Tweaklet #60 – Celery

Some people are going to want to run in the other direction today because I am going to talk about Celery and celery is one of THE most hated vegetables in the world!

I love pretty much all foods so I am very curious when people express a strong dislike of something and celery is one that comes up often.

People who hate celery are generally not picky eaters. They will often say I eat everything, just not celery!

Those of us who like it can’t understand what all the fuss is about. We know it contains excellent fibre and makes a great crudité to use in dips. It’s virtually calorie free, so that’s a bonus and medicinally it’s been used for centuries because of its anti-inflammatory properties to treat things like gout, arthritis to lower cholesterol and to provide pain relief. Celery helps protect our hearts our livers prevent ulcers and improve digestion.

Lovers of celery think it tastes quite sweet and mild, with no particular smell. Celery haters describe a strong soapy, dirty rainwater taste and an odour that cannot be masked even when wrapped and bagged and stuffed way in the back of the fridge or sneakily buried under a strong tasting sauce!

And if you try to convince a celery hater to give it another try, all they hear is BLAH BLAH BLAH as they try to block out what you’re saying.

I am not mocking you celery haters, honest. In fact you’ve inspired me to do more research on foods people hate, so thank you. I am only sorry I have not found any useful research on why celery tops the hate list.

It is a member of the Umbellifer family and as well as carrots and parsnips, other members include spices like dill, parsley, caraway, cumin (which some people have an issue with. Someone I know says cumin smells like sweaty armpits!) and another member of the same family is Coriander, which in its leafy state is another food that’s top of the most hated list! Is there a correlation between Celery and Coriander? I don’t know. But one of you might, so if you have some good information on this topic, please let me know. And if you have a violent dislike of any particular food I’d love to hear about that too.

So dear Tweakleters I will leave you in peace. I won’t go on any more about celery, at least not today!

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Tweaklet #49 – Chilli

Do you like spicy food? Do you always reach for the chilli sauce or chopped chilli to go with your main meal? Or are you the opposite and shy away from anything spicy?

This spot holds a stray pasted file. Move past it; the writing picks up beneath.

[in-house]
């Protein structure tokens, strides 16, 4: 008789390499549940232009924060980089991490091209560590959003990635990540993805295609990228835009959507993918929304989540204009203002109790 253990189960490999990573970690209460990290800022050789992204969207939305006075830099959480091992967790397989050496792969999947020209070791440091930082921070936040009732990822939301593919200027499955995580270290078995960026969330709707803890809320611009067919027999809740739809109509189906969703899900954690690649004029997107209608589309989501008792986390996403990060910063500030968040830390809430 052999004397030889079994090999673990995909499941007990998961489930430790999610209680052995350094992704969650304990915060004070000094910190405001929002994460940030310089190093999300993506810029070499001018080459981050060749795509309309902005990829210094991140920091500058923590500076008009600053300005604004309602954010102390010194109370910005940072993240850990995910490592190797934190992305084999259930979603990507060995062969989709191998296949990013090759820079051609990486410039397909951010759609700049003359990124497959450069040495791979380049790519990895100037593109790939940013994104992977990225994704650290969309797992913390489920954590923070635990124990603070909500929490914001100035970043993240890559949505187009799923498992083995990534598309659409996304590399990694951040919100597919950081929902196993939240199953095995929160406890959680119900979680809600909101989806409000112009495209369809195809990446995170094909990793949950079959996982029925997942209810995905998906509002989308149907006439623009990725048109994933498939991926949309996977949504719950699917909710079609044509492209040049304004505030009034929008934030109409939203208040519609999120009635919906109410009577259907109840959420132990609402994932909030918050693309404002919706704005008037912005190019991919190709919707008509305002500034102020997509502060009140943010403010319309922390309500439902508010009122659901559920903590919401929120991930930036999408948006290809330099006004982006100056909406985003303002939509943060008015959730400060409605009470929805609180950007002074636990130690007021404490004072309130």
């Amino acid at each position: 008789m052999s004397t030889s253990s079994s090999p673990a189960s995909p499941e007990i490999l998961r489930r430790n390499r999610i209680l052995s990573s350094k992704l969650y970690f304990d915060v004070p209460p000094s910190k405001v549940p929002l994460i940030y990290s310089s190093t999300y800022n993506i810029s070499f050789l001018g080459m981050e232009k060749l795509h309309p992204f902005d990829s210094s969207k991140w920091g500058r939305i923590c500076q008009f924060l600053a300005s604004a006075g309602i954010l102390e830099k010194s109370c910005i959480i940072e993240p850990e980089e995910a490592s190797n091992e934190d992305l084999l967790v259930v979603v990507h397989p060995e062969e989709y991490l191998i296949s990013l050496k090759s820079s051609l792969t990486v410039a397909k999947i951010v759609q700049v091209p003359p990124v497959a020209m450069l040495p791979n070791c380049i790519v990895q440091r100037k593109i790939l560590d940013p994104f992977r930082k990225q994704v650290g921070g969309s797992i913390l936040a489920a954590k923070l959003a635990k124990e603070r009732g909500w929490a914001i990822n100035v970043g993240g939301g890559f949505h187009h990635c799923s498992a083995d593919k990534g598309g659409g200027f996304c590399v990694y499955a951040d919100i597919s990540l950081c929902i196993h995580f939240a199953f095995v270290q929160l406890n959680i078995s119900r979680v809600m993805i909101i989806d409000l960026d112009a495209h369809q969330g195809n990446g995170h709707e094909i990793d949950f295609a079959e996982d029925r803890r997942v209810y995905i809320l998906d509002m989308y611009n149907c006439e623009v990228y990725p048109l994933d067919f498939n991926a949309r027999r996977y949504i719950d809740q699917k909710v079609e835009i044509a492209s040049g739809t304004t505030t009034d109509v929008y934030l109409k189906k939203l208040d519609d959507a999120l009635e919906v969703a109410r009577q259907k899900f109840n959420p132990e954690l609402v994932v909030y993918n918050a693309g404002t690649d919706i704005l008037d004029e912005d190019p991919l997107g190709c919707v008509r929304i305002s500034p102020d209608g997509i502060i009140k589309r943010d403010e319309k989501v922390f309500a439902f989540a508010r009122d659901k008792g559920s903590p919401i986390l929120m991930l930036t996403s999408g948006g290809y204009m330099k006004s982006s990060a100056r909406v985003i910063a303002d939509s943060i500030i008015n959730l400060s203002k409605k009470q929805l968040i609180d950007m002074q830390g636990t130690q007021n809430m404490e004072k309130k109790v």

I love spicy food but I can’t handle spice that burns the back of my throat and makes me break out into a sweat. But according to new research, eating hot chillis could be the secret to a longer life!

Chillis, otherwise known as hot peppers, have been grown and used in food for thousands of years and like a lot of spices they have excellent anti-inflammatory and antioxidant properties.

They’re also good for weight loss as they speed up your metabolism, stop cravings and are natural appetite suppressants.

The capsaicin found in spicy foods actually lowers cholesterol levels by reducing cholesterol accumulation in the body. And chilli’s anti-inflammatory properties make it great for heart health generally.

So what’s your spice level? If you’re new to chilli ease in gradually or you’ll put yourself off and that would be a shame. Build up gradually and try some ground spices like paprika and cayenne and if you’re buying fresh peppers, do your research to find out just how hot each variety is. Remember some of the smallest in size can be the most fiery!

A little tip, from painful personal experience, is when you’re chopping up fresh chilli peppers remember to wash your hands thoroughly afterwards and even then don’t go touching your eyes! Boy did I learn that one the hard way several times!

So, whilst we wait for further research on whether spicy food will help us live longer, let’s just get on and enjoy experimenting with adding some heat to our food. Time to spice up our lives Tweakleters!

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Tweaklet #48 – Coconut Oil

In the last few years, there has been a growing interest in coconut oil. It’s no longer found just in Asian supermarkets, it’s in every supermarket!

But there’s still a lot of confusion about coconut oil and whether it’s actually good for you. We are still often told that it raises cholesterol. So let’s explore.

Yes, coconut oil is largely composed of saturated fat but it behaves very differently in the body to other types. Recent studies show that coconut oil does not adversely affect LDL, or what we think of as bad cholesterol, whatsoever, and it’s the only saturated fat that significantly increases the good HDL cholesterol.

There are currently over 1500 studies proving that when used in moderation, coconut oil is very healthy food.